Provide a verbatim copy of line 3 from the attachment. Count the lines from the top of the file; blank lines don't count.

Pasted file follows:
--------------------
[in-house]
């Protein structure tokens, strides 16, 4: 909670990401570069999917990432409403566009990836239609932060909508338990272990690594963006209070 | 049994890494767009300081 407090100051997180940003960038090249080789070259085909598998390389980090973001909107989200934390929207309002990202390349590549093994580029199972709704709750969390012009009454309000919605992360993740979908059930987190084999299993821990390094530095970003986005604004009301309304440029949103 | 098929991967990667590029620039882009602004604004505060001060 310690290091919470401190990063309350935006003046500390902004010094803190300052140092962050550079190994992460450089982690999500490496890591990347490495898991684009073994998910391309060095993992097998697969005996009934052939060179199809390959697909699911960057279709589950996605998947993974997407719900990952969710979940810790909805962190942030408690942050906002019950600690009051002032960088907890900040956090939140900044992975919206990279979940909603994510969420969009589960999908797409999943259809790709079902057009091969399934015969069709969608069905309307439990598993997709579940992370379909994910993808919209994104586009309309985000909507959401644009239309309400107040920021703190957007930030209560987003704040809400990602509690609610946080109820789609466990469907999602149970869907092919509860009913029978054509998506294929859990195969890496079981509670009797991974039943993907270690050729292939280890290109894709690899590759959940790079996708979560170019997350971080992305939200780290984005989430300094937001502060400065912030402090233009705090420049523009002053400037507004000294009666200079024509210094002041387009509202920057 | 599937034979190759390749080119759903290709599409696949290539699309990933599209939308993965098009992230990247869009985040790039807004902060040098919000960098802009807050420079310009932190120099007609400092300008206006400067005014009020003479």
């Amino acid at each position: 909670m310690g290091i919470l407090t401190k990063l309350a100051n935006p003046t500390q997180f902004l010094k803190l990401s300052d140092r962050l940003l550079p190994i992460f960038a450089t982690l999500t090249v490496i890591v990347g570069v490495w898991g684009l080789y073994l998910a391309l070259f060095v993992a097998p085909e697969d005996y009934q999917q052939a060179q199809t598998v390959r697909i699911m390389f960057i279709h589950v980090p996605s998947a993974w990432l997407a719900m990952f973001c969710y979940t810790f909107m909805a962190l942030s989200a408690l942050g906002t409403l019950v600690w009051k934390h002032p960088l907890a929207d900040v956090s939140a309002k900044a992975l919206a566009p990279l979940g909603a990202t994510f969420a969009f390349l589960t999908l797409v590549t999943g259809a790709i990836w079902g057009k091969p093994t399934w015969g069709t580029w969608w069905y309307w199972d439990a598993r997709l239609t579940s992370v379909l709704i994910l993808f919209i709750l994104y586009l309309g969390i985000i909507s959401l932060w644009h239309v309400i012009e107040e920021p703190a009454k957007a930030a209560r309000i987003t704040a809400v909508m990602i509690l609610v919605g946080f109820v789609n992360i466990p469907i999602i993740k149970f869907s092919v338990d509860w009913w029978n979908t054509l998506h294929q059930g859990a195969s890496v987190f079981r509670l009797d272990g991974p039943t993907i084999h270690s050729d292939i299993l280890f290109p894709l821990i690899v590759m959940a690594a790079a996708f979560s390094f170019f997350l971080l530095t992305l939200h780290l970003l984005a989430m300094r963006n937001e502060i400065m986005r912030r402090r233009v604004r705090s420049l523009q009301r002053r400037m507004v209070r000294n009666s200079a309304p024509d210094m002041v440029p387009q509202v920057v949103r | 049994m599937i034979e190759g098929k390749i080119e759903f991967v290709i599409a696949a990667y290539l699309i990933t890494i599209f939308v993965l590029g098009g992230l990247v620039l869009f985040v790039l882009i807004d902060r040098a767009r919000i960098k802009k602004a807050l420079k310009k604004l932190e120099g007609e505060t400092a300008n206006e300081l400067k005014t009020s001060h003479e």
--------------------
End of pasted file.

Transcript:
């Amino acid at each position: 909670m310690g290091i919470l407090t401190k990063l309350a100051n935006p003046t500390q997180f902004l010094k803190l990401s300052d140092r962050l940003l550079p190994i992460f960038a450089t982690l999500t090249v490496i890591v990347g570069v490495w898991g684009l080789y073994l998910a391309l070259f060095v993992a097998p085909e697969d005996y009934q999917q052939a060179q199809t598998v390959r697909i699911m390389f960057i279709h589950v980090p996605s998947a993974w990432l997407a719900m990952f973001c969710y979940t810790f909107m909805a962190l942030s989200a408690l942050g906002t409403l019950v600690w009051k934390h002032p960088l907890a929207d900040v956090s939140a309002k900044a992975l919206a566009p990279l979940g909603a990202t994510f969420a969009f390349l589960t999908l797409v590549t999943g259809a790709i990836w079902g057009k091969p093994t399934w015969g069709t580029w969608w069905y309307w199972d439990a598993r997709l239609t579940s992370v379909l709704i994910l993808f919209i709750l994104y586009l309309g969390i985000i909507s959401l932060w644009h239309v309400i012009e107040e920021p703190a009454k957007a930030a209560r309000i987003t704040a809400v909508m990602i509690l609610v919605g946080f109820v789609n992360i466990p469907i999602i993740k149970f869907s092919v338990d509860w009913w029978n979908t054509l998506h294929q059930g859990a195969s890496v987190f079981r509670l009797d272990g991974p039943t993907i084999h270690s050729d292939i299993l280890f290109p894709l821990i690899v590759m959940a690594a790079a996708f979560s390094f170019f997350l971080l530095t992305l939200h780290l970003l984005a989430m300094r963006n937001e502060i400065m986005r912030r402090r233009v604004r705090s420049l523009q009301r002053r400037m507004v209070r000294n009666s200079a309304p024509d210094m002041v440029p387009q509202v920057v949103r | 049994m599937i034979e190759g098929k390749i080119e759903f991967v290709i599409a696949a990667y290539l699309i990933t890494i599209f939308v993965l590029g098009g992230l990247v620039l869009f985040v790039l882009i807004d902060r040098a767009r919000i960098k802009k602004a807050l420079k310009k604004l932190e120099g007609e505060t400092a300008n206006e300081l400067k005014t009020s001060h003479e």